Sitting in my class of almost 40 male and 5 female classmates was a hair-raising experience. All of them were university students or preparing for their first year of college. I felt lonely and alien among all those educated people. I was fully covered, but couldn’t keep my nose and mouth veiled while concentrating on what the teacher said or wrote on the board. Even now, this man remains the image of a perfect teacher to me. Maybe that is because he was my first formal teacher. He was such a fast writer that I couldn’t takes notes on all that he would tell us.

I enjoyed the company of my female classmates. I could not speak English, but I could still communicate well. Very soon, I found out I was unique among my female classmates. The first difference was that they did not interact with our male classmates. They did not look at them. Not even by mistake. I was the only one who looked at boys as they explained something in class. I didn’t feel any embarrassment. I didn’t find our male classmates to be different from us.

The Level One class lasted for two months. At the start of the second month, I wanted to show the teacher I was one of the intelligent students. So on our test day, when everyone had to stand in front of class to answer questions, something made me raise my hand. I do not know why. The next minute, I stood in front of our class. The teacher told the students to ask me questions. I wasn’t able to answer any of them, but my body did not shake at all. The teacher looked into my eyes. He asked me why I had stood up if I didn’t know anything. I couldn’t answer in English, but I tried to tell him that I wanted to know how it felt to be an intelligent student. My teacher shrugged, but looked at me as though he understood.

The journey of two months came to an end. This was my last class and I would receive the results of my final exam. If I passed, this would allow me to step up to a higher level. All 45 of us were hoping. Everyone seemed to expect to hold the first position except me. The teacher announced the first and second highest scores of the class. Both were girls, and could you imagine who held the third highest?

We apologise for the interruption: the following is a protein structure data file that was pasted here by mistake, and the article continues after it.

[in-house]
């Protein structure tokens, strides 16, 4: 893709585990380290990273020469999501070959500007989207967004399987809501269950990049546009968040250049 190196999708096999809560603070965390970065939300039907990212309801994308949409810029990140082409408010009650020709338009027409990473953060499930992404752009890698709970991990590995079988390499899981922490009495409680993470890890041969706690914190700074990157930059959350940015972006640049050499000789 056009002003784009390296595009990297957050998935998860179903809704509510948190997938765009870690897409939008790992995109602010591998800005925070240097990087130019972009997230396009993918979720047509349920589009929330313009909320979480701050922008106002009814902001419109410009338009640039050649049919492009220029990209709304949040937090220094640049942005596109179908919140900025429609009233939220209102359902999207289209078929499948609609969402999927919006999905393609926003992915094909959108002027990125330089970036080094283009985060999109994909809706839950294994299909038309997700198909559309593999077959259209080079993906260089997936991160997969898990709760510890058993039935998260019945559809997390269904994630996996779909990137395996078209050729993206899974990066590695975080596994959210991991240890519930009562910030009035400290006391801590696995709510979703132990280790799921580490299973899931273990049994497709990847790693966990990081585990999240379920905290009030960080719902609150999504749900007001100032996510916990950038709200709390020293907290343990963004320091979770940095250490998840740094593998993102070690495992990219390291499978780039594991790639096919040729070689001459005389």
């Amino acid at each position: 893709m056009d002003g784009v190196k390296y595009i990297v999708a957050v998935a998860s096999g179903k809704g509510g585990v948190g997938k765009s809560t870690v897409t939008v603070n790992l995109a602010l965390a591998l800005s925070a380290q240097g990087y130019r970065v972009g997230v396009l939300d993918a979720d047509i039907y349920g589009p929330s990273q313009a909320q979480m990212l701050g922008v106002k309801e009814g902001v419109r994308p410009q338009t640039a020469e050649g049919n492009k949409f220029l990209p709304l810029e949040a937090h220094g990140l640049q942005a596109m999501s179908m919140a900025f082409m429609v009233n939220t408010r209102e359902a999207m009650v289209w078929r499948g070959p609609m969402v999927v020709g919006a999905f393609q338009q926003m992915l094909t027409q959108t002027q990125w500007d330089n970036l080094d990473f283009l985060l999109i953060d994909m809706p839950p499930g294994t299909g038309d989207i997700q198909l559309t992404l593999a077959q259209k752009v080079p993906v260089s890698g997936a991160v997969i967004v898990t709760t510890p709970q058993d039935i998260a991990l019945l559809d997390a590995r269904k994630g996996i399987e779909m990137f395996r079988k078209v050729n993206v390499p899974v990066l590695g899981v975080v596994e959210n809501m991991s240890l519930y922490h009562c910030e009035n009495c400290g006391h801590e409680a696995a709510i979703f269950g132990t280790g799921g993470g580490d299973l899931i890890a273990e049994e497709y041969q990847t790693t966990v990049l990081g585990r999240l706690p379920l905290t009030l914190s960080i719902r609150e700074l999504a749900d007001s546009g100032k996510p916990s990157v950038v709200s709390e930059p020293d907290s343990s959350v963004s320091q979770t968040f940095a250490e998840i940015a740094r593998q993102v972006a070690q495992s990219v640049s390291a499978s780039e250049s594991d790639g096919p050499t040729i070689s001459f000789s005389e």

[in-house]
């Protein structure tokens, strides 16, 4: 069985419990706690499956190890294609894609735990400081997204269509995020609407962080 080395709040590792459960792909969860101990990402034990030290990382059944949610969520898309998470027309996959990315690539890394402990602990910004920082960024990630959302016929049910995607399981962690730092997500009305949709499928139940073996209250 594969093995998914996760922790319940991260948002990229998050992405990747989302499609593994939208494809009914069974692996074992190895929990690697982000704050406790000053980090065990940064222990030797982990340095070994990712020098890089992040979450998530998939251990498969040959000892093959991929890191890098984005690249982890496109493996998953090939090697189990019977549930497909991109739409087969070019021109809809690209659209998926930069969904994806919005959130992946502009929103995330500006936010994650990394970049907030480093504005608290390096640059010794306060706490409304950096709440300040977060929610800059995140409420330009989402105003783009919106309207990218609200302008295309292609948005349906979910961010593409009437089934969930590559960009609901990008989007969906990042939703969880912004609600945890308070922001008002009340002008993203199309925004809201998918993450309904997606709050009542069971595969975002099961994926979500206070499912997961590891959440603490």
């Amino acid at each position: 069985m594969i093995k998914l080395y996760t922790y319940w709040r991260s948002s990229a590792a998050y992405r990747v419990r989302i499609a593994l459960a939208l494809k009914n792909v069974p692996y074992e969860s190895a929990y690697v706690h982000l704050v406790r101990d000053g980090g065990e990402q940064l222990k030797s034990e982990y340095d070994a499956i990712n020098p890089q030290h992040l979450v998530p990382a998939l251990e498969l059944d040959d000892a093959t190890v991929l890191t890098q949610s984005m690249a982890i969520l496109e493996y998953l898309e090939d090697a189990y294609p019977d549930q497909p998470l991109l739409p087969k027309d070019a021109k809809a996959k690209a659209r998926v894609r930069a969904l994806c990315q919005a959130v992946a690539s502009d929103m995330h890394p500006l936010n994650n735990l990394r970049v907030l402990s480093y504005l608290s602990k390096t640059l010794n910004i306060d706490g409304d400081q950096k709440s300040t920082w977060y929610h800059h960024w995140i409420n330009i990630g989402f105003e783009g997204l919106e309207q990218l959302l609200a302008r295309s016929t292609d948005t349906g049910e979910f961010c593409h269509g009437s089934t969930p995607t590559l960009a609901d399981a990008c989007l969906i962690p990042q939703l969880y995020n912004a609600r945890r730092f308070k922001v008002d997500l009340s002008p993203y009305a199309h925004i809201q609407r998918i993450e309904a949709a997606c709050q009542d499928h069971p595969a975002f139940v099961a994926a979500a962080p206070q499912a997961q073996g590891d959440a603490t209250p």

Yes, it was me! I feel proud now looking back, but at the time I didn’t feel that way. The girl in second position was crying and saying that her father would not allow her to attend the next class, and that she would not be admitted to college because her score was only 78% out of 100. I looked at my result card, and my percentage was only 65%. I felt hopeless, and sure this was the end of life for me.

The entire way home on the bus, I thought that if 78% couldn’t secure this girl’s educational opportunity, then my 65% was very near to embarrassing. I felt broken on the inside. My Baba was always proud of his sons with their first positions in all their educational institutions. Here I was, his only daughter to go outside our home for an education, and I would embarrass him with my 65%. The trip home seemed longer than usual that day. Finally, I entered our house, and my Baba and Mom were sitting on the ground of our yard. Baba called to me, “Come here, show me your certificate, my Bachai,” an endearment which means “child.”

I didn’t want to. I didn’t want to see the sadness on his face to match the sadness in my heart. Before I could give it to him, my younger brother yelled that I had gotten the third position in class. “Don’t tell me that.” These were my Baba’s words, and he had a big smile on his face. This gave me a bit of courage, but still I thought when he saw my 65%, he would for sure be sad. I struggled inside, but gave him my card. His gaze was focused on my grade and he didn’t glance up. “I am sorry,” I told him. “I tried a lot.” He looked at me, and then he checked the result again, putting on his glasses.

Do you want to guess his reaction? I will tell you. He swept me into a big hug, kissed me and whispered in my ear. “I am proud of you, my child. No one has a daughter like you.” My 65% score was a proud gift to my father. His support made me the most successful woman in my circles today.

But what happened to that daughter who got 78%? And there are hundreds of daughters who daily earn 100% out of 100%. Do their fathers encourage them? Or are they stopped from receiving a higher education? Why, when our brothers fail or bring home poor marks, are they given more chances? Why are girls only given one chance, do or die? I am telling all fathers of the world that your sons do not need your encouragement as much as your daughters. Your daughter always looks into your eyes, expecting a smile when she accomplishes something. Please do not ignore her. You are her first friend. My father made me successful with his encouragement and his love. Do you encourage your daughter?

by Lima